Takes all my nice kisses…

This was originally published on my old blog on the 4th of October 2006…

On the 13th of January 1928, my Great Uncle Keith was born. Four days after that my Gramma, Ewilda Elizabeth Beyea, celebrated her 6th birthday. For almost 6 years (apart from the 5+ months when little baby Warren Clayton Eldon graced their lives) Gramma had been the youngest child of six, just two years younger than big sister Ruth. So when Keith entered the picture my Gramma, often called Ibby when she was young, was none too thrilled. In jest, her Grandfather, James Henry Beyea, wrote a little poem to reflect Ibby’s feelings:

Mother’s got a baby,

little bit of a thing.

Think I could almost put him

thru me rubber ring.

Ain’t he awful little,

ain’t he awful pink,

Just come down from Heaven

that’s a fib, I think.

Doctor told another

great big awful lie,

My nose ain’t out of joint

that ain’t why I cry.

Send me off with Ruthie

every single day,

“Be a good girl Ibby

run away and play”.

Takes all my nice kisses

takes my place in bed,

I think I’ll take the poker stick

and hit him over the head.

 

My Gramma recited this poem to me on what would be my last summer visit with her, in August 2004. My 16 month old daughter, Grace, (Gramma’s first great granddaughter) was also there. I wondered if this was how Grace might feel about a sibling.

Later that month I became pregnant with my second child.

Published in: on 20 July 2007 at 11:04 pm  Leave a Comment  

Indigenous

Years ago, before I had ever really dappled with genealogy, I came across a little poem.  It captured my attention, mostly because of one little line… something about being born 4 days apart. My Gramma was born on January 17th. I was born on the 21st. I liked the sound of the poem and the connection, so I wrote it down in my book of favourite quotes and poems.

The little book is filled with great words from Victor Hugo, Phil Ochs, Tennyson, Ghandi, Christine de Pisan, the Psalms… a wonderful assortment of inspirational words all sorted out and dazzling with meaning.  Yesterday I pulled out the book again… for some inspiration. Amongst the heavyweights of the poetic world I rediscovered this little poem. I read it in a whole new light… as a genealogist. It seems I was meant to wait this long for it’s true meaning to shine through. Today, it makes more sense than ever to share it with you…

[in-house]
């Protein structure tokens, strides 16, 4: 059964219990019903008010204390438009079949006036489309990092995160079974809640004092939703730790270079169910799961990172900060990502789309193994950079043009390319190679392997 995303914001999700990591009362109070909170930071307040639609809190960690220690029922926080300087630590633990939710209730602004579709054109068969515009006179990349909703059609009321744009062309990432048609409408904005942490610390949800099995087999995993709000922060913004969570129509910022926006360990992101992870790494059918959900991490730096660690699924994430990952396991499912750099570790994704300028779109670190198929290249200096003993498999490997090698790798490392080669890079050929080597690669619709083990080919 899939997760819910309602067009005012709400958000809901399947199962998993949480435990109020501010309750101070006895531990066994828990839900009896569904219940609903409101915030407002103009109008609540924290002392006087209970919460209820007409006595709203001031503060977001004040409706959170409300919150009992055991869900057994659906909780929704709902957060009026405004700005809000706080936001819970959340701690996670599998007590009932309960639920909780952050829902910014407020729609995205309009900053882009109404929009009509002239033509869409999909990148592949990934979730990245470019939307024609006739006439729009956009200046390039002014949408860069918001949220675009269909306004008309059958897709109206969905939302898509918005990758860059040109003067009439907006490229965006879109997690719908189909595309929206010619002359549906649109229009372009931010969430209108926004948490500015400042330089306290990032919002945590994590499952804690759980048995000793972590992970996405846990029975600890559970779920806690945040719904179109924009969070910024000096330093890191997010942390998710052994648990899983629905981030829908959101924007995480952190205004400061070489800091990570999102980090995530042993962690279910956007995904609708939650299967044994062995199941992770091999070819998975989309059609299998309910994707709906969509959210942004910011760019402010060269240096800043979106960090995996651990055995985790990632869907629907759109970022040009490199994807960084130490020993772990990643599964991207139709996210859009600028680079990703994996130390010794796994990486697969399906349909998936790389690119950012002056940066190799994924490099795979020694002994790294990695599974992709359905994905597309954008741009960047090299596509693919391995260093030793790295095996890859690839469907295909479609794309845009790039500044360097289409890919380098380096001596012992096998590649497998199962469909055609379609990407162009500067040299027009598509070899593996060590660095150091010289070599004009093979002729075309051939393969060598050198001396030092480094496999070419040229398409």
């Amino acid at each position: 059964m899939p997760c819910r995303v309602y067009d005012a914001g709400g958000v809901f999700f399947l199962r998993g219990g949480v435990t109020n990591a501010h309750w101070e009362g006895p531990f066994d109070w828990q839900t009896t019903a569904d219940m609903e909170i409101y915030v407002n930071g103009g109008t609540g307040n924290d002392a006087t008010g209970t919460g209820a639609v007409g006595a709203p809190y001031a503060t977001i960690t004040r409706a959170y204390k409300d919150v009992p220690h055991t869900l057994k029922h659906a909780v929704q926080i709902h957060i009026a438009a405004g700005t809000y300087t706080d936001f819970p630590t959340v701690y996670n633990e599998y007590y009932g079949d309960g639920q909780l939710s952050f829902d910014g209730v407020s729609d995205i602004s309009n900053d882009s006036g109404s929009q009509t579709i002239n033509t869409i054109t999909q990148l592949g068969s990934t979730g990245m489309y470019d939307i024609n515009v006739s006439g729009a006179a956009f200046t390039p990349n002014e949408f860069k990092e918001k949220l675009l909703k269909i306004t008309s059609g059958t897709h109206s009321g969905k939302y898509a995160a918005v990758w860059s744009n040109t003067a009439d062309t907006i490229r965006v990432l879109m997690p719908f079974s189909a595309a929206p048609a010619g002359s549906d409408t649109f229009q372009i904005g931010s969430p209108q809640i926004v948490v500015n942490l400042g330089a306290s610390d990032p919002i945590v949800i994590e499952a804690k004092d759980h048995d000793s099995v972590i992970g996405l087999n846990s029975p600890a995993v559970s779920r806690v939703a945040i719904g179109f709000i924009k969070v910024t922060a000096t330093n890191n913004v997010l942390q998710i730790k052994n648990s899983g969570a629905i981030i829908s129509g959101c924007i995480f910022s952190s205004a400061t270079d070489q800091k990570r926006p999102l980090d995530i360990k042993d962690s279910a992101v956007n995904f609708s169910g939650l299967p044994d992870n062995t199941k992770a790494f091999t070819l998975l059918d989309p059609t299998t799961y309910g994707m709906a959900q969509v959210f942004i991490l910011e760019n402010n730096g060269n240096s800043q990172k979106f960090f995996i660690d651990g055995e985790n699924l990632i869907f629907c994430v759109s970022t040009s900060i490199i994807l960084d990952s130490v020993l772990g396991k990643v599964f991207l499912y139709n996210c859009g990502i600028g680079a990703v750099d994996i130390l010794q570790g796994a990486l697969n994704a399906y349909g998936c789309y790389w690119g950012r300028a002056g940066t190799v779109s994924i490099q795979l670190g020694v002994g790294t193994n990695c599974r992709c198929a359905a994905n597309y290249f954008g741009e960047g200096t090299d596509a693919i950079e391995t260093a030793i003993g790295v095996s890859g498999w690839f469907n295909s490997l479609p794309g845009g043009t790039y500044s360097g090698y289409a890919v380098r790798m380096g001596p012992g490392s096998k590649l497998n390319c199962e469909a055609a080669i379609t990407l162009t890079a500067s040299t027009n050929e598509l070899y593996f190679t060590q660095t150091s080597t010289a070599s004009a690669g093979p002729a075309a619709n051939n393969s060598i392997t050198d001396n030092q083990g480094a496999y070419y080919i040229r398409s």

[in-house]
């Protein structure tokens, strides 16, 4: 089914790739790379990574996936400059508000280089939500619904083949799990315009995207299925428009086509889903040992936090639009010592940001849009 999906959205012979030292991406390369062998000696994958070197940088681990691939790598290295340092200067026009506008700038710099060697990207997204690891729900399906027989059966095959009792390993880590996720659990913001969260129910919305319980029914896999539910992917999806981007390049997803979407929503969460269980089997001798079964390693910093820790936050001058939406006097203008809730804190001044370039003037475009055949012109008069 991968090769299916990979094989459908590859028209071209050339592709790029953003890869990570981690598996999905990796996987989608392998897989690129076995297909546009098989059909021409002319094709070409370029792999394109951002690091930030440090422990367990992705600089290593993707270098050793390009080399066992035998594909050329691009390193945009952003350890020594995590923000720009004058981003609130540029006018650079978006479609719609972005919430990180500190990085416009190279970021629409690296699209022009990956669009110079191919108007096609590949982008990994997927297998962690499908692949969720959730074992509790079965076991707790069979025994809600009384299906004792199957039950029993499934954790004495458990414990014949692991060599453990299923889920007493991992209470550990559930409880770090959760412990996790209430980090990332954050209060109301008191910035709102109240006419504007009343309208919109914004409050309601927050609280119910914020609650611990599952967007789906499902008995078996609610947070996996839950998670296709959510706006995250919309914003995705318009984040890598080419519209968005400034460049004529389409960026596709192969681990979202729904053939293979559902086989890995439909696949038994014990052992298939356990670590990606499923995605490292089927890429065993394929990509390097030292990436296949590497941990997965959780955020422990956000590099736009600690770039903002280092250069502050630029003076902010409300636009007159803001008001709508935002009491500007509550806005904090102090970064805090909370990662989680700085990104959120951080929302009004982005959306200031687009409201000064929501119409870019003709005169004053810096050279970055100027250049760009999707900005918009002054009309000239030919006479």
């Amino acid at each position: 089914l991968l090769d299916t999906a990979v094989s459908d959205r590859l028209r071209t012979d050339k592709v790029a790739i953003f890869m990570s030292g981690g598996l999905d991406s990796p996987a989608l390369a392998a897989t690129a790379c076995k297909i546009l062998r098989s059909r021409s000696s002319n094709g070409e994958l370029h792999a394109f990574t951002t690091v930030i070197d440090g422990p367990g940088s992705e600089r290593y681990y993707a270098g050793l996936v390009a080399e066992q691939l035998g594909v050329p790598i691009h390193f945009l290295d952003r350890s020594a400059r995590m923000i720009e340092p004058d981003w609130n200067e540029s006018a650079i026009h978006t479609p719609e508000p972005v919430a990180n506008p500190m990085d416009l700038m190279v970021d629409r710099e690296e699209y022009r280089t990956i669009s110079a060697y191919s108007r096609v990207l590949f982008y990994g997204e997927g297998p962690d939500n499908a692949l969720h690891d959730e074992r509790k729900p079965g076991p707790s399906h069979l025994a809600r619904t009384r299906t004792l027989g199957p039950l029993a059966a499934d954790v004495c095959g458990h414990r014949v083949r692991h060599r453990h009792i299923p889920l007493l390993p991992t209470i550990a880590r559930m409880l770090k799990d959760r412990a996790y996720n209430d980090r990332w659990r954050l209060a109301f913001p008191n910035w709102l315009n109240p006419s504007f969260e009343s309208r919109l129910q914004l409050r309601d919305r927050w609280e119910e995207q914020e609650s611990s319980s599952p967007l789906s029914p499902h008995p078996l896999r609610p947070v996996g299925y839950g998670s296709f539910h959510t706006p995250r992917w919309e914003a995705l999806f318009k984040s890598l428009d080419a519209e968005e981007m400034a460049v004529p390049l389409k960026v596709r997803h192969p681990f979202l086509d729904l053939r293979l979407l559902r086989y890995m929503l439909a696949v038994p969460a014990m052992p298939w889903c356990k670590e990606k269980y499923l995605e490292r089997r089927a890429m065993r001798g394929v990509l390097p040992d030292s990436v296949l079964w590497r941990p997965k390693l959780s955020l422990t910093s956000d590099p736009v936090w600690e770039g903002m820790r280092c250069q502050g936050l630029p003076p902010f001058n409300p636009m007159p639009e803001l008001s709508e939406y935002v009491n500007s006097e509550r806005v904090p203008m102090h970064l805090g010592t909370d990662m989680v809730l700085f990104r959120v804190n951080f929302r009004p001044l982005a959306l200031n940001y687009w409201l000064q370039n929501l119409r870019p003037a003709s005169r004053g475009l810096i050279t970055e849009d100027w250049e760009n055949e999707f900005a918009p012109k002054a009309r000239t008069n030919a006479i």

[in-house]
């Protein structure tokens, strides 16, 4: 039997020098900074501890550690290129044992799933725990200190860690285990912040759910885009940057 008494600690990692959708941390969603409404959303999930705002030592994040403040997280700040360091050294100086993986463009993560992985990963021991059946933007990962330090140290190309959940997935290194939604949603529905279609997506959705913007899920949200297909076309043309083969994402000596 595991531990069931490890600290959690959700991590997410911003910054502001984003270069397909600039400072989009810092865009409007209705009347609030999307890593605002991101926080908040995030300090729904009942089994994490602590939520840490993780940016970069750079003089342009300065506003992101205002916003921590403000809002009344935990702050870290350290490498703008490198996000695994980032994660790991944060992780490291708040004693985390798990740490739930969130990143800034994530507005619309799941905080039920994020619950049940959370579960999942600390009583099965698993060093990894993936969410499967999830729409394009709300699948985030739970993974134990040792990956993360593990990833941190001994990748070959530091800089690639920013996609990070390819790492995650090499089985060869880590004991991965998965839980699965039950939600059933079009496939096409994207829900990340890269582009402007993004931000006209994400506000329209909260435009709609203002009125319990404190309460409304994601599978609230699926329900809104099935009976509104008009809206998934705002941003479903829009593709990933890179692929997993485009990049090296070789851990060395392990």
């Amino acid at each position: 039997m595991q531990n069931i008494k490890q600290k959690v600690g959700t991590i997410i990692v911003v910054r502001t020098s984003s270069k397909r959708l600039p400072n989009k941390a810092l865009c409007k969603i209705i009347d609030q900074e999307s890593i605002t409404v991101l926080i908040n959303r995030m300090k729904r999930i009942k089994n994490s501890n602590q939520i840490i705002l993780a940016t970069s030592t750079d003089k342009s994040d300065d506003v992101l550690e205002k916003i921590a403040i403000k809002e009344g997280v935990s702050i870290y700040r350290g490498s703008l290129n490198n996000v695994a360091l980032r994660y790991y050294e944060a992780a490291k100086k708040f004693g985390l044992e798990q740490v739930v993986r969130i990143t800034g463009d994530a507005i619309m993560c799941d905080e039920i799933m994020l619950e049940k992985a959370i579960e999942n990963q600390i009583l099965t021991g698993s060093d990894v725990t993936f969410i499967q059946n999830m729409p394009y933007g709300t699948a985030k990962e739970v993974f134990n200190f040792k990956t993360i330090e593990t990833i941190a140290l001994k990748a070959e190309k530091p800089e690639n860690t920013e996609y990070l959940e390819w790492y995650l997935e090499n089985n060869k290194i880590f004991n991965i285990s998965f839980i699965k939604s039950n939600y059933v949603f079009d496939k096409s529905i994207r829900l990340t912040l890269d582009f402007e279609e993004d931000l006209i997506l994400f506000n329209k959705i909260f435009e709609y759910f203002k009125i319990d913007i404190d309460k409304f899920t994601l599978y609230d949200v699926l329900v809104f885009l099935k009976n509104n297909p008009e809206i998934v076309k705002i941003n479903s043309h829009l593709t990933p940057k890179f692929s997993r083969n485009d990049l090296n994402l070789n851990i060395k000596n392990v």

INDIGENOUS

Searching your family tree,

The facts puzzled

in layered pieces.

Relative association;

Our surnames shared,

we were born

four days/one lifetime

apart/together.

Discovery

of her leaf and branch

draws me

to the forest clearing.

Affinity guided;

Each step a brush with life.

Hers.

Mine.

Close enough,

Long enough,

to see my own reflection

in your grandmother’s eyes.

Jill Meriel Fox             

 

 

Published in: on 18 July 2007 at 12:13 am  Leave a Comment  

July birthdays and the boys names list

It’s Canada’s birthday! It’s also time to remember the July birthdays of the following grandparents:

  • Elizabeth Hathorne: 5 July 1649
  • Sarah Taylor: 6 July 1679
  • Martha Curry Sherwood: 12 July 1765
  • Annie Elizabeth Barr: 18 July 1887
  • Lydia L. Mosher: 19 July 1827
  • Samuel Doty: 25 July 1759
  • Phoebe Sophia Smith: 25 July 1856
  • Richard Ormsby: 28 July 1602
  • Bethia Maxon: 31 July 1693

Surprisingly only two men on the July list… both with popular family names. Samuel is #8 on the list & Richard hits the bronze spot with #3. Here’s the rest of the list:

I should mention that these lists include only ancestors from my Gramma’s side. This does not include the Fisher side (because what I have, presently, is so limited). The most popular boys name on the Fisher side, as far as I can tell, is John (John Marshall, in fact)… and the same goes for the following list:

  1. John (57)
  2. Thomas (32)
  3. Richard (25)
  4. William (24)
  5. Robert (15)
  6. Henry & James (13)
  7. Joseph (10)
  8. Johannes & Samuel (8)
  9. Jan (6)
  10. Cornelius, Isaac, Jonathan & Nicholas (5)
  11. David, Edward, Michael/Michiel, Peter (4)
  12. Nathaniel (3)

Nothing too surprising there. Some people may be surprised to see the high amount of Dutch names. We have a pretty extensive Dutch side and they didn’t get too creative with their names. I personally love alot of those names (is that genetically ingrained in me?). Had our Bridget been a boy, she would have been Samuel… and Kevin has lately said if we were ever to have a boy now, he’d fight for the name Isaac. (Although, please note that we plan on having NO more children!).

With summer in full swing, my busiest time at work begins! So, in the next little while I will be reposting some of my old entries from my old blog site, before it went south. To some it will be a repeat (hopefully worth re-reading), to others it’s a chance to see what you missed. For me it will be a chance to look like I’m doing something without feeling guilty for doing nothing. Such is life.

So let’s hear it agian, “Happy weekend Canada!”… I’m still proud to be a Loyalist!

Published in: on 2 July 2007 at 11:34 pm  Leave a Comment